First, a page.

Why the Philadelphia 76ers should take the BPA in the 2022 NBA Draft
The Philadelphia 76ers have exhibited both strategies in recent years. They displayed a BPA mindset when they acquired Jaden Springer in 2021 and when they traded the rights to Mikal Bridges in exchange for Zhaire Smith. They also showed a willingness to draft for team fit when they took Landry Shamet in 2018. So the question begs: what will the Philadelphia 76ers do in the 2022 NBA Draft?
Taking a look at the current roster, the 76ers will be returning nine players next season who totaled over 1100 minutes in 2021-2022 — given that James Harden is on the team next year, of course. If it’s to be expected that Jaden Springer will join the rotation or General Manager Daryl Morey will add some kind of impactful veteran in free agency, Philly will have a legitimately 10-deep rotation regardless of who they acquire with the 23rd-overall pick.
In 2020, the Philadelphia 76ers struck gold and the perfect balance when they drafted Tyrese Maxey out of the University of Kentucky. Maxey was consistently mocked a few spots before Philadelphia’s 21st pick that year, but his talents as an offensively-gifted combo guard made him the ideal target for them in that range.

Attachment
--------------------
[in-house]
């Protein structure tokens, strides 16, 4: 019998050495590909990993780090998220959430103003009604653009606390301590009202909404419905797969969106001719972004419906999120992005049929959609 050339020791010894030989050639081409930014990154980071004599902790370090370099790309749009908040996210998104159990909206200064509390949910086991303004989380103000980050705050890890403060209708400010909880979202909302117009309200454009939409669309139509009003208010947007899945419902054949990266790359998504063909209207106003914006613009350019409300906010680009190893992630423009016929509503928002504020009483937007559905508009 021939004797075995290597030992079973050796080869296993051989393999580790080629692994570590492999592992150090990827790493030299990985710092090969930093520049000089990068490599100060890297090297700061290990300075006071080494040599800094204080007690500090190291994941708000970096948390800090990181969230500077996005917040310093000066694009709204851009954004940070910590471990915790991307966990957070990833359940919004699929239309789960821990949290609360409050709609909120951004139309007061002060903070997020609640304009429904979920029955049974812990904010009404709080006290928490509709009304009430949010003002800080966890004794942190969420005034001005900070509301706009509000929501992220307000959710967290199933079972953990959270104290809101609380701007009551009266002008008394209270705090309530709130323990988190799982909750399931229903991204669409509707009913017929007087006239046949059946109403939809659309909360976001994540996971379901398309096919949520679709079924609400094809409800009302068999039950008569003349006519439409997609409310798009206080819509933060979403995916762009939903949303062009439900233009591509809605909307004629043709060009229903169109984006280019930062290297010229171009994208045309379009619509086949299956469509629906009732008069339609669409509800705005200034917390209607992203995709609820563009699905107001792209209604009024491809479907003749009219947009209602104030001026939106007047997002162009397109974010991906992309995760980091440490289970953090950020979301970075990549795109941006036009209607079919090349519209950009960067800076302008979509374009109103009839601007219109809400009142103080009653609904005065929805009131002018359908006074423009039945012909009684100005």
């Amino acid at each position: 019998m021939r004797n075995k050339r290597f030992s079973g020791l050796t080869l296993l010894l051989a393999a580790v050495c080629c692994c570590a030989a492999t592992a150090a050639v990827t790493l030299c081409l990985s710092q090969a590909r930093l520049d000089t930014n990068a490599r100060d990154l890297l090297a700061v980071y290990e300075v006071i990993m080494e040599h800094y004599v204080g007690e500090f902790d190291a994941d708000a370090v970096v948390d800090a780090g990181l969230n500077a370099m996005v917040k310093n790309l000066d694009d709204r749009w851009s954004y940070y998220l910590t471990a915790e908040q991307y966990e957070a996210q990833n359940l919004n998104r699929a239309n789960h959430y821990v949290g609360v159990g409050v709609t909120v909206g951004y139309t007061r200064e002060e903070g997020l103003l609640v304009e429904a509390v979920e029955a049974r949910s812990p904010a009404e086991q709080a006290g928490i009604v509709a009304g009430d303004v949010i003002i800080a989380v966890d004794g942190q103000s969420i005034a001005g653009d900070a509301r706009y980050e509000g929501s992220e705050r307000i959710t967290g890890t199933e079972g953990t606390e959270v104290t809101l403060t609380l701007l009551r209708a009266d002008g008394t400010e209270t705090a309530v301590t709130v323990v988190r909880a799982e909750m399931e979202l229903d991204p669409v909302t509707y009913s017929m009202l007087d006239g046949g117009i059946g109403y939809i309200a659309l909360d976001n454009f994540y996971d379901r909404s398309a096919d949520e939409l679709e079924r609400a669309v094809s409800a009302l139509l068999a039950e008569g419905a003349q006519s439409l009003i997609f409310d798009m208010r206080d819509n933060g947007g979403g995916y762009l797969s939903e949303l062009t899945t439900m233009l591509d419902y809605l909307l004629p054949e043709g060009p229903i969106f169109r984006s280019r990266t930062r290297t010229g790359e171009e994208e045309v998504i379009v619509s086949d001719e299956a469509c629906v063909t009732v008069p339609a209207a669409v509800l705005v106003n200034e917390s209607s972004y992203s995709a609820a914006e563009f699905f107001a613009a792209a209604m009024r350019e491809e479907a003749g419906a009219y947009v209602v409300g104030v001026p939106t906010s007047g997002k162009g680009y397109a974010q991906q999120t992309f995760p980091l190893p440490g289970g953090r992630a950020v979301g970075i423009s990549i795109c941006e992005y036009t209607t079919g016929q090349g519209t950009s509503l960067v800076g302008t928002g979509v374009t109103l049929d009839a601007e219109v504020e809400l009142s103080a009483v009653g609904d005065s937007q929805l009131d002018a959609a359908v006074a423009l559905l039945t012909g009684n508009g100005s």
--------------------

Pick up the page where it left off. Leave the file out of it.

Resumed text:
The 76ers might have the chance to sneak into that sweet spot again in this upcoming draft. Several prospects might fall into the Sixers’ hands that could also happen to fill their needs of perimeter shot creation, defensive versatility, and consistent deep shooting. Duke’s Wendell Moore Jr., Santa Clara’s Jalen Williams, LSU’s Tari Eason, and even Kansas’s Ochai Agabji have all been mocked in Philly’s range, would fill multiple needs, and each holds the potential to be the best player available when the Philadelphia 76ers are on the clock.
If the 23rd pick rolls around and the greatest remaining talent happens to be a scoring guard or even a center, though, Philadelphia shouldn’t balk at the idea of adding a redundancy. The 76ers are already chock full of role players and should only gain additional depth in free agency. Head Coach Doc Rivers already tends to leave rookies on the bench, so it’s highly unlikely that their rookie sees the floor very often anyways.
Instead of taking a high-floor, low-ceiling player like Jake LaRavia from Wake Forest or Christian Braun from Kansas, Philly should take a chance with the BPA. Even if it’s an offensive-minded guard like Harden and Maxey or a true center like Joel Embiid, nabbing the top talent remaining will give the 76ers the rookie most likely to crack the rotation, the best chance at acquiring a player who can take the team over the hump, and the most valuable asset to be used in a trade down the road.
As the 2022 NBA Draft commences, keep an eye on the BPA or Best Player Available countdown on ESPN and hope that the Philadelphia 76ers take the top name on that board when the 23rd pick comes around.